The end of the civil war in the regions. Red Army and the Bolshevik movement. HISTORY OF SOVIET RUSSIA - USSR

SOVIET RUSSIA. Brief history of the USSR



The end of the civil war in the regions. Red Army and the Bolshevik movement


In parallel with the battles on the Polish and Wrangel fronts, the Red Army developed in 1920 an offensive in other directions. In May 1920, Soviet troops controlled almost the entire territory of Azerbaijan, where after a successful uprising on April 28, the Azerbaijan Soviet Socialist Republic was proclaimed in Baku. It did not succeed in extending Soviet power to Armenia in May, but after the defeat of the nationalist Dashnak government in the war with Turkey in the late autumn of 1920, Soviet troops launched a new offensive.


On December 4, the units of the Red Army and the Armenian provincial detachments entered Yerevan, by mid-July 1921, controlling the situation as a whole throughout Armenia. By February 1921, the beginning of the assertion of Soviet power in Georgia dates from. February 25, 1921 Tiflis became Soviet, and in March, the rest of Georgia was already controlled by Soviet troops.


The approval of the Soviet authorities in the Transcaucasus was the result of both successful actions of the Red Army and the Bolshevik movement, especially the strong ones in Baku and certain regions of Georgia. In parallel with the establishment of Soviet power in the Transcaucasus, similar processes took place in Central Asia. The offensive of the Turkestan Front (M.V. Frunze) in the fall of 1920 led to the establishment of Soviet power in the region and the formation of the Bukhara People's Soviet Republic.


More difficult was the situation in the Far East, where the Red Army was opposed by the white movement and nationalist regimes that were not defeated in 1919, but by the Japanese army of 175 thousand. Under these conditions, the Soviet government set about the creation on April 6, 1920 of a buffer democratic state — the Far Eastern Republic (FER), closely associated with the RSFSR. The FER included Trans-Baikal, Amur, Primorsk, Sakhalin, and Kamchatka regions. G. X. Eyhe, who previously commanded the 5th Army of the Soviet troops in Siberia, was appointed head of the People’s Revolutionary Army (NRA) of the FER.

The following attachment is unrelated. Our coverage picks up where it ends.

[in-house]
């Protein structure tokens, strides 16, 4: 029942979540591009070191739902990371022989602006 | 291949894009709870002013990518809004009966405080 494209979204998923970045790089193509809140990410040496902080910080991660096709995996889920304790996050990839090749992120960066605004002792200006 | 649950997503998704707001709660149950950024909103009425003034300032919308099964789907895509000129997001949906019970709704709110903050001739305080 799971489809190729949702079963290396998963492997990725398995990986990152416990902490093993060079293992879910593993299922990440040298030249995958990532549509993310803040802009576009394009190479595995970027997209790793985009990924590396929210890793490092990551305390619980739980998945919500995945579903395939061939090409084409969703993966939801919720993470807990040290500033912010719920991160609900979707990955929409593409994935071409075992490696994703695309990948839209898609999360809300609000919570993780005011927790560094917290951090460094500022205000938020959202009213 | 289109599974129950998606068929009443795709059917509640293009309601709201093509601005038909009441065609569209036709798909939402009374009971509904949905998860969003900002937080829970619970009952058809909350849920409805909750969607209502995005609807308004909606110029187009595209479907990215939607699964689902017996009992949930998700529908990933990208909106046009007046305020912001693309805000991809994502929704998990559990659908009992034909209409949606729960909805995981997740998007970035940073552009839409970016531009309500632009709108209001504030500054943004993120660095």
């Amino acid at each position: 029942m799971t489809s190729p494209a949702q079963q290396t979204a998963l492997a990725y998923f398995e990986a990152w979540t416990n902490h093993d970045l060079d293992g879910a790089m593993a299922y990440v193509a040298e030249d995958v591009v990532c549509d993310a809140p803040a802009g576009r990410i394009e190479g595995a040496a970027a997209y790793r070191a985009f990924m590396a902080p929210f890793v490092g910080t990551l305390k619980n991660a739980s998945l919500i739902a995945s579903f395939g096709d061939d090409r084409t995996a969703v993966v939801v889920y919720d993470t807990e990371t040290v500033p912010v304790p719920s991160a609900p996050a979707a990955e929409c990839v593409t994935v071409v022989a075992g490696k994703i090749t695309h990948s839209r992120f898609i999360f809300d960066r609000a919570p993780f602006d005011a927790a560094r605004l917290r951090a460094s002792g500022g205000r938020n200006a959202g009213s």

During 1920, parts of the NRA conducted military operations with the troops of Ataman Semyonov and Kapple units, which controlled a large part of the territory of the FER. Only as a result of the third offensive on October 22, 1920, parts of the NRA took Chita with the support of the partisans.


With the help of Kappelev and Semenov retreated from Transbaikalia, Japan strengthened in Primorye, where on May 26, 1921 the power of the Primorsky regional administration was overthrown and the pro-Japanese government of S. D. Merkulov was created. Simultaneously, parts of R. F. Ungern invaded Transbaikalia from Mongolia. In the current difficult situation, the Soviet government provided military, economic and financial assistance to the FER. Mr. X. Eiche as commander of the NRA DDA was replaced by V. K. Blucher. In June, Ungern retreated to Mongolia, where in August 1921 most of his troops were surrounded and destroyed by parts of the NRA.


 In the autumn of 1921, the situation became aggravated again, but ultimately as a result of the fiercest fighting in Volochaevka (January-February 1922) with 40-degree frost, parts of the NRA turned the tide and returned the previously lost Khabarovsk. The further offensive of the NRA units (new commander I. P. Uborevich) came in October 1922.


On October 25, the NRA troops entered Vladivostok , and on November 14, 1922 the People's Assembly of the FER announced the establishment of Soviet power in the Far East the composition of the RSFSR. Soviet power was established in all the regions where civil war was raging before.



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